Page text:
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Town Moor Racecourse

54.991833, -1.622523








Home Teams/Clubs:

Last Updated:

1 Jul 2022

HER Description

Racing in Newcastle is first recorded in 1632 when the Newcastle Corporation paid £20 for 'two silver potts' to be raced for on Killingworth Moor. There was also an unsuccessful attempt to stage races at Shieldfield in the 17th century. The Town Moor became a racing venue in 1721, and races continued at both sites throughout the 18th century, but the Town Moor attracted larger events due to its position next to the North Turnpike Road. The last race at Killingworth was in 1794.

The town Moor racecourse was just under 2 miles long. The track was triangular in shape, largely unfenced and partially flattened by ground improvement works. There were two entrances into the course. Wealthy race goers arriving in carriages, paid to enter the grandstand and enclosures from the turnpike at the northern end. Visitors on foot entered for free at the southern end onto the racing ground itself. Facilities were largely temporary, consisting of marquees and wooden structures until in 1800 a permanent stone grandstand was built at the north end of the racecourse. It was paid for by subscription, allowing subscribers free entry.

The grandstand was damaged by fire in 1844, but immediately rebuilt. Other stands and buildings were added over the course of 19th century. By the end of the century changes in racing were occurring, with the construction of fully enclosed race courses where everyone paid an entrance fee. Consequently the race course was moved in 1881 to Gosforth Park (HER ref. 4246), the last race at the Town Moor being in the summer of 1881. The summer meeting on the Town Moor was replaced in 1882 by a Temperance Festival which still occurs. The grandstand & buildings were converted to the Chadwick Industrial School for Boys. Some earthwork traces survive of the racecourse.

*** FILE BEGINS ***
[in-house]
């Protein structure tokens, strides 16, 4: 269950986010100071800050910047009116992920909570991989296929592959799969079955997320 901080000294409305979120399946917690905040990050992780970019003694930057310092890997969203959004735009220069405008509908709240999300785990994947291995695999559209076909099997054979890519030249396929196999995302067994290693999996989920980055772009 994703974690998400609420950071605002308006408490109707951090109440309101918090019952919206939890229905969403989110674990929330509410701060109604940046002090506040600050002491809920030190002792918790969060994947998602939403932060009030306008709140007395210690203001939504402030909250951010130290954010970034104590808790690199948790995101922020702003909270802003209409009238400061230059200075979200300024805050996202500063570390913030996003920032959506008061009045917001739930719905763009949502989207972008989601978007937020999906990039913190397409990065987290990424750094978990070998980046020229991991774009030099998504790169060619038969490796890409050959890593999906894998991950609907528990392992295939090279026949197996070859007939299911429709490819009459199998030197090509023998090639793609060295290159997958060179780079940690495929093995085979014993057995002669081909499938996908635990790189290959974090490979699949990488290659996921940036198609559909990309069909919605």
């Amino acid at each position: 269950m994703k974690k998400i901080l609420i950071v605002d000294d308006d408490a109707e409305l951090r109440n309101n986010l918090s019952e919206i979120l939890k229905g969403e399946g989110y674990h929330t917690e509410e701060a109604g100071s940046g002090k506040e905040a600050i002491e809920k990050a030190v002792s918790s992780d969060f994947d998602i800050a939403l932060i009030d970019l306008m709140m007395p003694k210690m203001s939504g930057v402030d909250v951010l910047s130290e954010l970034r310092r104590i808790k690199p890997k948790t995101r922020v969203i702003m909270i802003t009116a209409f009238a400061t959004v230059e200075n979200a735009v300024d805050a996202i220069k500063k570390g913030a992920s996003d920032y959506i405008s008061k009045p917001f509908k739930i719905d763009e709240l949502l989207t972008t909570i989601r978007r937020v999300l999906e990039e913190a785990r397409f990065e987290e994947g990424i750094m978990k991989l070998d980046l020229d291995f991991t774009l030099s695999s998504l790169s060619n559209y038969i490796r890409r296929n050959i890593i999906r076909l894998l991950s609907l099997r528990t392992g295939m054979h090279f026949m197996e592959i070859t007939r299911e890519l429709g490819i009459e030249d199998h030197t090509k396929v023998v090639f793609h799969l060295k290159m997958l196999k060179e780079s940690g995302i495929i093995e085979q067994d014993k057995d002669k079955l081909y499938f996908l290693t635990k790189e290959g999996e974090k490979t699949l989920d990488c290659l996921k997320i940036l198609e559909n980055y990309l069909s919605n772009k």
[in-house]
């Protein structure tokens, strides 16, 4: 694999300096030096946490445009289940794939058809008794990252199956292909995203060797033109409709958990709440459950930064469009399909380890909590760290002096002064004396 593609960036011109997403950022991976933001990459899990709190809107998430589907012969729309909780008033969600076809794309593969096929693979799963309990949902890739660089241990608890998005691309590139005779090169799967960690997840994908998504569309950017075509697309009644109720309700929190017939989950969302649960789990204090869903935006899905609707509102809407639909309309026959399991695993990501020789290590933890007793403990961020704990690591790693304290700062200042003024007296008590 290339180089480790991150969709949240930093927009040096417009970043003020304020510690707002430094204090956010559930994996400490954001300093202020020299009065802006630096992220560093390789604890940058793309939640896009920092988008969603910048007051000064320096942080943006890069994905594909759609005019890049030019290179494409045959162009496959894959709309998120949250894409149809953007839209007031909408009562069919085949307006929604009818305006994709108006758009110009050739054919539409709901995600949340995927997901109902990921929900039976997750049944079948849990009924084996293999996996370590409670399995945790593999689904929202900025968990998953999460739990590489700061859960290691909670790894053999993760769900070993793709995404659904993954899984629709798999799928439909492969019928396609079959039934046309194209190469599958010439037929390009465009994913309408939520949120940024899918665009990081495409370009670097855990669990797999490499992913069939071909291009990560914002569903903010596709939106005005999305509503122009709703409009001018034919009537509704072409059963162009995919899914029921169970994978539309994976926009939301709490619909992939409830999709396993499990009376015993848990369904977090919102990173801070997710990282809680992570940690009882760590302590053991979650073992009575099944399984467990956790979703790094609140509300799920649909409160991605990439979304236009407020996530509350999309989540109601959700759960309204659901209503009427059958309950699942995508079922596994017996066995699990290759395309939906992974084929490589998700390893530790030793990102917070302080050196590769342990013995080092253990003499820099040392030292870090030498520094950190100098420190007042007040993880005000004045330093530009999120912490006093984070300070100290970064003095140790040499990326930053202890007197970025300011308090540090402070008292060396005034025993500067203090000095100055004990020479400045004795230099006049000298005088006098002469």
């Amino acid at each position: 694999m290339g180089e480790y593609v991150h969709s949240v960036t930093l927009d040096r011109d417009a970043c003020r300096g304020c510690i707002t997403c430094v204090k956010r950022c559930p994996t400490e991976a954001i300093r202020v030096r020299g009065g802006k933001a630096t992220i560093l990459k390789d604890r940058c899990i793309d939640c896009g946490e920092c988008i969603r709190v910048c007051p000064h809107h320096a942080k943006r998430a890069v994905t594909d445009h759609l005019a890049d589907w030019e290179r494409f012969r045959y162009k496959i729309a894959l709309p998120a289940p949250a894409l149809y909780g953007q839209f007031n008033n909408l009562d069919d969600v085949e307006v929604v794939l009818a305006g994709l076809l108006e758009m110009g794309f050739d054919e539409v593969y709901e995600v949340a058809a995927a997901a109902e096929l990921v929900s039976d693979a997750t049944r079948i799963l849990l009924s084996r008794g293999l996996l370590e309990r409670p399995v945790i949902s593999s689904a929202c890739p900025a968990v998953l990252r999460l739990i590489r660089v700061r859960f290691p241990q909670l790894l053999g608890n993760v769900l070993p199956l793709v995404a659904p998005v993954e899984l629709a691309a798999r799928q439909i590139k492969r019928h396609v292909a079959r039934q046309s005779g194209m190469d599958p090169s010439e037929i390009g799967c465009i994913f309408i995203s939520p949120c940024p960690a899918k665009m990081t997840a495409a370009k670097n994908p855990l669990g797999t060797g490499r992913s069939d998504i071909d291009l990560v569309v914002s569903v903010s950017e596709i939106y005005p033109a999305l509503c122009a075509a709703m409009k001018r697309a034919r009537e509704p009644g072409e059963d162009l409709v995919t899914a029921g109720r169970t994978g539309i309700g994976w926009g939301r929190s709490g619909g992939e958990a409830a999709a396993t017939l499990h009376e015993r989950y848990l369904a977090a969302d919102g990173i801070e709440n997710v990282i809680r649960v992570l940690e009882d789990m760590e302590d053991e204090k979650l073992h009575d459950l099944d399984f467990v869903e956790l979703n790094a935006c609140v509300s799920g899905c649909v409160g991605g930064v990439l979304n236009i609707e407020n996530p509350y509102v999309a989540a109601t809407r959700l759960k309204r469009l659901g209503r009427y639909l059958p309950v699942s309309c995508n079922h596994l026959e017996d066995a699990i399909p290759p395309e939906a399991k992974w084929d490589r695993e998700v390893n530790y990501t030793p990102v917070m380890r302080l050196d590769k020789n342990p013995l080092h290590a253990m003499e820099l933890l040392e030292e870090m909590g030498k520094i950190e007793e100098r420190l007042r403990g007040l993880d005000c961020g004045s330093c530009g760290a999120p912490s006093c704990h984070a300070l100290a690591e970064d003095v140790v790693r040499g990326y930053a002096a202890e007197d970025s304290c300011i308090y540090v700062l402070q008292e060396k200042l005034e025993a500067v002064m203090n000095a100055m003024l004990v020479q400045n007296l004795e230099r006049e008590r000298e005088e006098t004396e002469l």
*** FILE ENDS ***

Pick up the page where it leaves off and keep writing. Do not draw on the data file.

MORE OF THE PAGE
Ordnance Survey

Ordnance Survey, 1890s

'Sketches of The Coal Mines in Northumberland and Durham' T.H.Hair, published in 1844

Town Moor Racecourse grandstand, undated. Source: Newcastle Libraries

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'Sketches of The Coal Mines in Northumberland and Durham' T.H.Hair, published in 1844

Site of the racecourse, 2022. A small section of the course is still visible as earthworks, as seen in the bottom of this aerial photo.

Historic Environment Records

Durham/Northumberland: Keys to the Past

Tyne and Wear: Sitelines

HER information as described above is reproduced under the basis the resource is free of charge for education use. It is not altered unless there are grammatical errors. 


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